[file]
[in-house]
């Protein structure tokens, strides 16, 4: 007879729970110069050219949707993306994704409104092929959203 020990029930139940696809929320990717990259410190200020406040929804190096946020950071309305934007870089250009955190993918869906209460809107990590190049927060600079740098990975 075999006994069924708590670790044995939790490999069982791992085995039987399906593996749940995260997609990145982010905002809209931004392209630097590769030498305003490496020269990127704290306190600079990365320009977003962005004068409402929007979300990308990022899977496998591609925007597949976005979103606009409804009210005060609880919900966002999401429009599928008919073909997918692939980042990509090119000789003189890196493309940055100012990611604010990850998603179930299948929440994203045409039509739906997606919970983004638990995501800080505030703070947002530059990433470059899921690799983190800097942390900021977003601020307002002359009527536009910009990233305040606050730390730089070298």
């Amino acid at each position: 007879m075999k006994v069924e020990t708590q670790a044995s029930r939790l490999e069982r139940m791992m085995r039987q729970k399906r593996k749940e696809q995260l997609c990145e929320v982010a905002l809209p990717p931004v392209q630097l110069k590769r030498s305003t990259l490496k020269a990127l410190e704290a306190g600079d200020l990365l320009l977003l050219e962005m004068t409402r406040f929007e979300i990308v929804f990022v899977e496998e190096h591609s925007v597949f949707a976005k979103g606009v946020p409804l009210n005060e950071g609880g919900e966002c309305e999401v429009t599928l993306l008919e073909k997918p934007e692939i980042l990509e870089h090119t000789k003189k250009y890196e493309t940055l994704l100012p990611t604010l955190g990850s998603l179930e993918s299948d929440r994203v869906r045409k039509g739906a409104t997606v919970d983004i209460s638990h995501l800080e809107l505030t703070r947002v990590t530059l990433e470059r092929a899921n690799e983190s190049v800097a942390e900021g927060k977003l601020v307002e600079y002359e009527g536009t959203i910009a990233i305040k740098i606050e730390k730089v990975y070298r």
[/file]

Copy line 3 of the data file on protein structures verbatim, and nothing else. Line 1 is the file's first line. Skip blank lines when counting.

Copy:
């Amino acid at each position: 007879m075999k006994v069924e020990t708590q670790a044995s029930r939790l490999e069982r139940m791992m085995r039987q729970k399906r593996k749940e696809q995260l997609c990145e929320v982010a905002l809209p990717p931004v392209q630097l110069k590769r030498s305003t990259l490496k020269a990127l410190e704290a306190g600079d200020l990365l320009l977003l050219e962005m004068t409402r406040f929007e979300i990308v929804f990022v899977e496998e190096h591609s925007v597949f949707a976005k979103g606009v946020p409804l009210n005060e950071g609880g919900e966002c309305e999401v429009t599928l993306l008919e073909k997918p934007e692939i980042l990509e870089h090119t000789k003189k250009y890196e493309t940055l994704l100012p990611t604010l955190g990850s998603l179930e993918s299948d929440r994203v869906r045409k039509g739906a409104t997606v919970d983004i209460s638990h995501l800080e809107l505030t703070r947002v990590t530059l990433e470059r092929a899921n690799e983190s190049v800097a942390e900021g927060k977003l601020v307002e600079y002359e009527g536009t959203i910009a990233i305040k740098i606050e730390k730089v990975y070298r």